Bank Liquidity Creation and Financial Crises

1st Edition

Print ISBN: 9780128002339
eBook ISBN: 9780128005316
Imprint: Academic Press
Published Date: 1st November 2015
Page Count: 294
57.95 + applicable tax
48.99 + applicable tax
79.95 + applicable tax
Compatible Not compatible
VitalSource PC, Mac, iPhone & iPad Amazon Kindle eReader
ePub & PDF Apple & PC desktop. Mobile devices (Apple & Android) Amazon Kindle eReader
Mobi Amazon Kindle eReader Anything else

Institutional Access


Bank Liquidity Creation and Financial Crises delivers a consistent, logical presentation of bank liquidity creation and addresses questions of research and policy interest that can be easily understood by readers with no advanced or specialized industry knowledge.

Authors Allen Berger and Christa Bouwman examine ways to measure bank liquidity creation, how much liquidity banks create in different countries, the effects of monetary policy (including interest rate policy, lender of last resort, and quantitative easing), the effects of capital, the effects of regulatory interventions, the effects of bailouts, and much more. They also analyze bank liquidity creation in the US over the past three decades during both normal times and financial crises.

Narrowing the gap between the "academic world" (focused on theories) and the "practitioner world" (dedicated to solving real-world problems), this book is a helpful new tool for evaluating a bank’s performance over time and comparing it to its peer group.

Key Features

  • Explains that bank liquidity creation is a more comprehensive measure of a bank’s output than traditional measures and can also be used to measure bank liquidity
  • Describes how high levels of bank liquidity creation may cause or predict future financial crises
  • Addresses questions of research and policy interest related to bank liquidity creation around the world and provides links to websites with data and other materials to address these questions
  • Includes such hot-button topics as the effects of monetary policy (including interest rate policy, lender of last resort, and quantitative easing), the effects of capital, the effects of regulatory interventions, and the effects of bailouts


Upper-division undergraduates, graduate students, and professionals worldwide working in banking, financial intermediation, and regulation, especially in respect to financial crises 

Table of Contents

  • Dedication
  • Preface
  • Acknowledgments
  • Part I: Introductory Materials

    • Chapter 1: Introduction

      • Abstract
      • 1.1. The focus of the book
      • 1.2. Liquidity creation theories
      • 1.3. Understanding financial statements
      • 1.4. Measurement of bank liquidity creation
      • 1.5. Using liquidity creation to measure bank output
      • 1.6. Using liquidity creation to measure bank liquidity
      • 1.7. Defining and dating financial crises
      • 1.8. How much liquidity do banks create during normal times and financial crises?
      • 1.9. The links between bank liquidity creation and future financial crises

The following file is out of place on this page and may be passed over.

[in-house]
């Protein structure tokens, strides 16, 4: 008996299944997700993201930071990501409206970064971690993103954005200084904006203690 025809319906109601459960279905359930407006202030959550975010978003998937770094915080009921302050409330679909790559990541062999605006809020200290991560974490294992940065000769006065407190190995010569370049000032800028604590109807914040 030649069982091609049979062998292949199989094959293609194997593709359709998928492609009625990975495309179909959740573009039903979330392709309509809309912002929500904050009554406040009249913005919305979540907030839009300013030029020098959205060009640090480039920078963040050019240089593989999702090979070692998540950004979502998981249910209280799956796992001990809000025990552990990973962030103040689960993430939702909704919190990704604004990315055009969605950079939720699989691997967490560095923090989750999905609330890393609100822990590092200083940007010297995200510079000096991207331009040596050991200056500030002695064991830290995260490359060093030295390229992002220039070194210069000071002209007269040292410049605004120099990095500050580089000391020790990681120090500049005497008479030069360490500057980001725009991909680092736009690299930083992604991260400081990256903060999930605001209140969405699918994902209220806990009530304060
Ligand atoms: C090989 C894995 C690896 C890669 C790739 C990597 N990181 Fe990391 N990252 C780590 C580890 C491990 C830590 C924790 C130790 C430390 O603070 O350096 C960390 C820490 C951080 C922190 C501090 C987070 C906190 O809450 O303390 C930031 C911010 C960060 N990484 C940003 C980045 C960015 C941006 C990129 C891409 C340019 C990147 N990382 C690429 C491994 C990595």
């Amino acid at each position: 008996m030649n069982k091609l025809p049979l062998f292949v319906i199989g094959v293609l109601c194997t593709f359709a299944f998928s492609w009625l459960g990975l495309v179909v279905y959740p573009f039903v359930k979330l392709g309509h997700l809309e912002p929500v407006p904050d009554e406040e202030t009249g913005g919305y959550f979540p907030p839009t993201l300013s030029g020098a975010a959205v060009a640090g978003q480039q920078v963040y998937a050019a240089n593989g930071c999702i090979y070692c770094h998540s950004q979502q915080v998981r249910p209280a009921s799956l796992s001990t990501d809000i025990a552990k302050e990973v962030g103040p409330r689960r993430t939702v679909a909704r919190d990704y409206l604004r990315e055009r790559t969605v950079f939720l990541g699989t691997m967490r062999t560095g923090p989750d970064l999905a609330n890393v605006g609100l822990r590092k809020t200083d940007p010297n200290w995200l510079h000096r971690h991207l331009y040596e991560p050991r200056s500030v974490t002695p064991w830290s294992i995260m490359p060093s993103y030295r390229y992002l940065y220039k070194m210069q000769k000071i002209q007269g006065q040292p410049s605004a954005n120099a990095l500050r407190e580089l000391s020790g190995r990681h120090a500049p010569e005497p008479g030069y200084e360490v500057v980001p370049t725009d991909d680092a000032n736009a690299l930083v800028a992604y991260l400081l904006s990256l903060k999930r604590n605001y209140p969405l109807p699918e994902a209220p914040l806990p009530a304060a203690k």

• 1.10. Do better capitalized banks create more or less liquidity?
      • 1.11. Which banks create the most and least liquidity?
      • 1.12. How do government policies and actions affect bank liquidity creation during normal times and financial crises?
      • 1.13. Bank liquidity creation: value, performance, and persistence
      • 1.14. How can bank executives, financial analysts, researchers (including academics and students), and policy makers (including legislators, regulators, and central bankers) use bank liquidity creation data to their advantages?
      • 1.15. Where we stand now and the open research and policy questions
      • 1.16. Links to websites containing data, documents, and other information useful for US bank performance benchmarking, research, and policy work
      • 1.17. Summary
    • Chapter 2: Liquidity Creation Theories

      • Abstract
      • 2.1. Liquidity creation on the balance sheet
      • 2.2. Liquidity creation off the balance sheet
      • 2.3. Liquidity created by other types of financial institutions and markets
      • 2.4. Summary
    • Chapter


No. of pages:
© Academic Press 2016
Academic Press
eBook ISBN:
Hardcover ISBN:


"A key economic function of banks is to create liquidity in the economy, financing illiquid assets with liquid labilities and enhancing overall funding of investment projects in the economy. Knowing how to measure how much liquidity is being created at any point in time is of central importance for economists, policymakers and bankers. This book, based on the path-breaking empirical measure for bank liquidity creation developed by the authors in their earlier published research,  provides an exhaustive and enlightening discussion of the variety of interesting issues related to bank liquidity creation, including its implications for bank stability and regulation. A must read!"  --Anjan Thakor, Washington University in St. Louis

"This text provides an excellent insight into the features of banks and the dynamics of financial intermediation. The authors provide terrific coverage of the liquidity creation process and how financial crises inhibit such activity. This is an essential guide for all students of banking and financial system behavior."  --Philip Molyneux, Bangor University